At a time where intimate partner homicides are on the rise, domestic violence doesn’t get much mainstream attention. When it does, narratives focus on a survivor’s helplessness, often blaming them for being in and staying in abusive relationships. Even less attention is paid to survivors of domestic violence who are criminalized and incarcerated for defending themselves or fighting back.
Cyntoia Brown was institutionalized in Tennessee at age 16 for killing a 43-year-old man who solicited sex from her; she was afraid this man would shoot her. Then a minor, Brown testified that she had been trafficked and forced into street-based sex work by her older, violent boyfriend. She received a life sentence for murder. After spending 15 years - more than half her life -- in prison, and with the help of a national, multi-year campaign, Brown was granted clemency and walked free this August.
Brown’s story is unfortunately not uncommon. It’s unclear exactly how many survivors of violence are incarcerated for self-defense acts or acts related to abuse, but it is estimated that 77 percent of incarcerated women are survivors of domestic violence (compared to 1 in 4 women who are survivors in the general US population). The population of incarcerated women has increased 50 percent faster than the population of incarcerated men, and in 2018, there were 219,000 women in US prisons and jails. A disproportionate percent of this population are poor, members of the LGBT community, and women of color.
“In a perverse twist of justice, many girls who experience sexual abuse are routed into the juvenile justice system because of their victimization.” The crimes that most often lead to young girls’ institutionalization - survival work, running away, substance use, truancy - are symptoms of having experienced violence and abuse. Involvement with the criminal justice system, especially at such a young age, has severe consequences. When the criminal justice system does not consider the trauma that leads girls to committing crimes, it punishes them as perpetrators instead of supporting them as survivors.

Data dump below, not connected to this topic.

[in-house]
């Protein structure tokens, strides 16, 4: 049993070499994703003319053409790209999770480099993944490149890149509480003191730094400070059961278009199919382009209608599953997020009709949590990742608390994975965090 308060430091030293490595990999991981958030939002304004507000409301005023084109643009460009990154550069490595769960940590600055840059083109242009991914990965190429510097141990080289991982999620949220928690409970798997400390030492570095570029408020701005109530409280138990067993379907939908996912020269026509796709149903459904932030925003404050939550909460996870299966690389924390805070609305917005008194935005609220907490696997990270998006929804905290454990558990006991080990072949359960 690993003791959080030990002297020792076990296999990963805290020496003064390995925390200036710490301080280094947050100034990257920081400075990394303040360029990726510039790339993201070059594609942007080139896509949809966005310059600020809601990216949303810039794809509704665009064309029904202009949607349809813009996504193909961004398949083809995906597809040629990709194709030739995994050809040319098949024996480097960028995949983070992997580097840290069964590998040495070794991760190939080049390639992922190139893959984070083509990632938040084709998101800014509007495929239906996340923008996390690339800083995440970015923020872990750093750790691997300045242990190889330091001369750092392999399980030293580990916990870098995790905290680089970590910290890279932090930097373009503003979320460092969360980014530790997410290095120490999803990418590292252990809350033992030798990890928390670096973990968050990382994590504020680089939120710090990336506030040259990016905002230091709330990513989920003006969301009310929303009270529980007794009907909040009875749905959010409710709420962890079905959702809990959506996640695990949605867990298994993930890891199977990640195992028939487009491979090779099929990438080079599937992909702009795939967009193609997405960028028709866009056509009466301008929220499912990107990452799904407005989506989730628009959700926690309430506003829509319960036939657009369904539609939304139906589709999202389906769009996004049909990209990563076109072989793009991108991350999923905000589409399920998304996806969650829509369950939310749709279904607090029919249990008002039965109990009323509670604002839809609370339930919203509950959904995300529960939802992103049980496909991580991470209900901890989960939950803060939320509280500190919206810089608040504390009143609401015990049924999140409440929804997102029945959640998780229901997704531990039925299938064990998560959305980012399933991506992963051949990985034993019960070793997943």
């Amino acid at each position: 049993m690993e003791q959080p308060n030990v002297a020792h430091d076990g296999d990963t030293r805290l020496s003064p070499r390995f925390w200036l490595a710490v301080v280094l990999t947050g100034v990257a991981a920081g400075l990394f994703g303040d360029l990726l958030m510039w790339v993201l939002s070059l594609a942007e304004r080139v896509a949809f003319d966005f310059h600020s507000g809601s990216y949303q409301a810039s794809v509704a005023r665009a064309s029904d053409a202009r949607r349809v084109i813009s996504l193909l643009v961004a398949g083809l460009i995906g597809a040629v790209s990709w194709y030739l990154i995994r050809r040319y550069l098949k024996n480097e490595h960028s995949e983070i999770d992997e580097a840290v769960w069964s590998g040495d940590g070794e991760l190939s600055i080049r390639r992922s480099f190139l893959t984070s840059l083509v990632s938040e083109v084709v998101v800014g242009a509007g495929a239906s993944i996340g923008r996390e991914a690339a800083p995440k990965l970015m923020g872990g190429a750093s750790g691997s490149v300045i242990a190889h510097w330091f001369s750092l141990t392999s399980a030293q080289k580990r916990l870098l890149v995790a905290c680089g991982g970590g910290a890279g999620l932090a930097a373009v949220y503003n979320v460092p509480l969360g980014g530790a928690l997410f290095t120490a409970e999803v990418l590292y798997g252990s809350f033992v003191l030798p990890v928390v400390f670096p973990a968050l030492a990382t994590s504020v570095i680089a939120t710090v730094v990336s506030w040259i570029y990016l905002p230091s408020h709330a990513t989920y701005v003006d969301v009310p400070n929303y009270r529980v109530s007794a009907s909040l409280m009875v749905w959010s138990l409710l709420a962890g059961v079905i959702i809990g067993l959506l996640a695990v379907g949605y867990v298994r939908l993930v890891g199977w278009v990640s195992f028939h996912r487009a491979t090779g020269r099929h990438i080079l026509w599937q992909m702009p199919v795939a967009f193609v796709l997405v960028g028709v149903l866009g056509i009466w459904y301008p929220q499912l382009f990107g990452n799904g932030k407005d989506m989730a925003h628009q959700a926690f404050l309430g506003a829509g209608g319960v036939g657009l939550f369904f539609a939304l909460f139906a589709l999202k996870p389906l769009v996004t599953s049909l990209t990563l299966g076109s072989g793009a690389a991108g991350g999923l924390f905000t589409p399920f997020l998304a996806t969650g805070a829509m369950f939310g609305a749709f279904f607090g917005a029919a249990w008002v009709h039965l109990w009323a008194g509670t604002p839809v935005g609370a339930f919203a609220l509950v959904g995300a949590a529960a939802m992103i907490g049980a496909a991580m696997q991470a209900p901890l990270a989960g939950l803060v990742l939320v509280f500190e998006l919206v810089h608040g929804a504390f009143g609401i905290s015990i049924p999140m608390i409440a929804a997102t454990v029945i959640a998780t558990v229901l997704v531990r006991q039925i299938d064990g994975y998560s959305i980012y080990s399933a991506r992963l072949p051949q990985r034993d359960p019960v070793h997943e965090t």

When survivors are seen as perpetrators, the harm inflicted upon them is minimized and ignored, and the perpetrators face no consequences. Women who are incarcerated are more likely to experience poor mental and physical health outcomes and experience additional violence in the system. Eighty percent of incarcerated women are mothers and the primary caregivers in their families. And even when an individual is granted clemency, like Brown, there is often a long uphill battle for retribution, criminal records are not automatically expunged, and survivors face parole or probation requirements that can re-victimize and re-traumatize the individual. Brown, whose parole is set to last 10 years, is required to meet certain conditions under state supervision. If she violates these conditions, she could return to prison to carry out the rest of her sentence.
Survivors should be recipients of unconditional support, love, and opportunities for healing. Instead, they can face a criminal justice system that contributes to their re-victimization. Cyntoia Brown is one of thousands of survivors who deserved better. The movement to end domestic violence starts with raising the voices of more young survivors like Brown and challenging systems that maintain unjust patterns of violence in which women of color in particular are left with little access to opportunity. When we center these survivors, we break the cycles of silence and support their pathways to justice.